Epidemiology of Invasive Fungal Infections at Two Tertiary Care Neonatal Intensive Care Units Over a 12-Year Period (2000-2011)

Roshani R. Agarwal, Rajkumar L. Agarwal, Xinguang Chen, Jorge L. Lua, Jocelyn Y. Ang

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8 Scopus citations

Abstract

We conducted a retrospective review of 168 patients with invasive fungal infections from January 2000 to December 2011 in 2 neonatal intensive care units. Patients with Candida bloodstream infection (BSI, n = 152) were further analyzed. C albicans was the most common species overall (47%); however, there was an increase in non–albicans sp from 2006 to 2011. Candida BSI clearance rates were lower in extremely low birth weight infants (77% vs 93%, P =.01) and in patients with C albicans infections (77% vs 91%, P =.01). Clearance rates improved from 2000 to 2005 (70% - 90%) to 2006 to 2011 (86% -100%). Combination antifungal use increased during the later years (73% vs 49%, P <.05) and in patients with end-organ dissemination (83% vs 54%, P <.05). We concluded that extremely low birth weight infants and C albicans infection are factors associated with nonclearance of Candida BSI. Successful clearance of Candida BSI improved in 2006 to 2011, perhaps due to increase in non–albicans species and the use of combination antifungals.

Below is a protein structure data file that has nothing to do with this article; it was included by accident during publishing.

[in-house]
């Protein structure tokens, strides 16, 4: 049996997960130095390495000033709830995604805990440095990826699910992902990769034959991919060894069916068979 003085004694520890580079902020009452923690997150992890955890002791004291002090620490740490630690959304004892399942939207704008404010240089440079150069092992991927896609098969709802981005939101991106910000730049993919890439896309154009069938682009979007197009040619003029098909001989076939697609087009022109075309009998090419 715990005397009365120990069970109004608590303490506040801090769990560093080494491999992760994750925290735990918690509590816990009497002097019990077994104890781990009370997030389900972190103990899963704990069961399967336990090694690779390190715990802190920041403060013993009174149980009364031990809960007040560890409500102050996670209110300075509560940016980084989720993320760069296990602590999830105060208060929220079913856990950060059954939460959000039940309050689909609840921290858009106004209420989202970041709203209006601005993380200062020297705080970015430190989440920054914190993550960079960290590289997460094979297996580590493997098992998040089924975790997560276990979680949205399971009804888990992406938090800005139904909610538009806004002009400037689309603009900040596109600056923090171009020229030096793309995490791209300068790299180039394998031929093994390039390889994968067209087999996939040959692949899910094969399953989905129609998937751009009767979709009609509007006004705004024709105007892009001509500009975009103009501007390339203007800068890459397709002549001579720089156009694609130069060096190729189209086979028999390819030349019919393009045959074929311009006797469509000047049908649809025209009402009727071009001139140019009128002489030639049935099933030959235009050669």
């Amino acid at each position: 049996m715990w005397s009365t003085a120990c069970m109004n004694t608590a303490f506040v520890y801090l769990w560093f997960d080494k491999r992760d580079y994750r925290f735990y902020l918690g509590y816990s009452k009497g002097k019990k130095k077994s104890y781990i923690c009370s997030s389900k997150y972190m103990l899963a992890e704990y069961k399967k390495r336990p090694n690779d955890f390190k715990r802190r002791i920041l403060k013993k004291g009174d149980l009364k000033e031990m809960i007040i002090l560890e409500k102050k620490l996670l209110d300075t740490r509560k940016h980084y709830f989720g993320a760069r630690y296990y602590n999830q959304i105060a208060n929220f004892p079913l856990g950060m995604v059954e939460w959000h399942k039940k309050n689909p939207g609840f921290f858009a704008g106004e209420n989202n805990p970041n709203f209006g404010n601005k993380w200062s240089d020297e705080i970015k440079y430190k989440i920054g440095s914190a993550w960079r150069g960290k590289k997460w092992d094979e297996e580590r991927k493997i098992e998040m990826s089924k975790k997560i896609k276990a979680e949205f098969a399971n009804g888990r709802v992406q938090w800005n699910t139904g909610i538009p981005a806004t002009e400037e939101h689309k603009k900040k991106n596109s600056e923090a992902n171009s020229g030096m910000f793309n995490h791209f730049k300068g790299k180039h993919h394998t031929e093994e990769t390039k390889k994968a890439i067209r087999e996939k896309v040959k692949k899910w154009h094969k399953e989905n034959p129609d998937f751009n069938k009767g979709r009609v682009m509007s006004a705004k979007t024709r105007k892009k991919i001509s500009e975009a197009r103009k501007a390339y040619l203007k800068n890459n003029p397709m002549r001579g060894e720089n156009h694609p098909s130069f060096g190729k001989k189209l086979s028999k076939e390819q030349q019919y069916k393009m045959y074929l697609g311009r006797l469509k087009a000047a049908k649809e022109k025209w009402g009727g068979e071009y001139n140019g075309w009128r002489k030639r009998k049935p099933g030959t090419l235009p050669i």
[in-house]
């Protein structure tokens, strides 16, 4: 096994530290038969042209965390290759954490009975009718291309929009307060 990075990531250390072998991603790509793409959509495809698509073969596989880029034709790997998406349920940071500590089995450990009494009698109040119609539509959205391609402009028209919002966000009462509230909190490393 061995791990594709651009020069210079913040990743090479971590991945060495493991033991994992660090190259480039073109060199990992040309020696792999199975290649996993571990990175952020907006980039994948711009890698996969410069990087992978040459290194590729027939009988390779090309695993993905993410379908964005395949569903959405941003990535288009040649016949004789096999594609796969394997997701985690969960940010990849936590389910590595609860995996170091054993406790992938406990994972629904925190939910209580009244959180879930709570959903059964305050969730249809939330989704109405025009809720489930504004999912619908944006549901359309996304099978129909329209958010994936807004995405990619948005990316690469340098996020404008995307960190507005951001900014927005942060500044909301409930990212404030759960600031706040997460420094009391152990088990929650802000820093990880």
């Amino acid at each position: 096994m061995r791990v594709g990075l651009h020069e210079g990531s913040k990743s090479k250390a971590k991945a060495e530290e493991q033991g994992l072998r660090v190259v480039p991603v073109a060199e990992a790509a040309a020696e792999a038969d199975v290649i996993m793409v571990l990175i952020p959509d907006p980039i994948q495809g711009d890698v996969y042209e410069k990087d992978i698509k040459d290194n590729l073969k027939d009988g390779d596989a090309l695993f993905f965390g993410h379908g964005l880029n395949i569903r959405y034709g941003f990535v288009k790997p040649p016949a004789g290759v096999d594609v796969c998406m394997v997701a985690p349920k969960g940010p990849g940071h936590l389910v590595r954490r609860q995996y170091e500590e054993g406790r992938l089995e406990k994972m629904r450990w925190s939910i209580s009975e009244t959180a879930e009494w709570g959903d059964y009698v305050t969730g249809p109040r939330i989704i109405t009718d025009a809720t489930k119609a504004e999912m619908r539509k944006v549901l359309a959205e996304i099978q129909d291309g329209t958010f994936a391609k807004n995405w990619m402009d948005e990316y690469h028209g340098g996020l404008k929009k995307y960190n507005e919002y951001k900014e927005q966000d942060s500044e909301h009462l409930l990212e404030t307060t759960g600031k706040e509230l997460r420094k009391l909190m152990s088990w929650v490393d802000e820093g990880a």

Original languageEnglish
JournalGlobal Pediatric Health
Volume4
DOIs
StatePublished - 2017

Keywords

  • Candida
  • NICU
  • clearance
  • dissemination
  • invasive fungal infections

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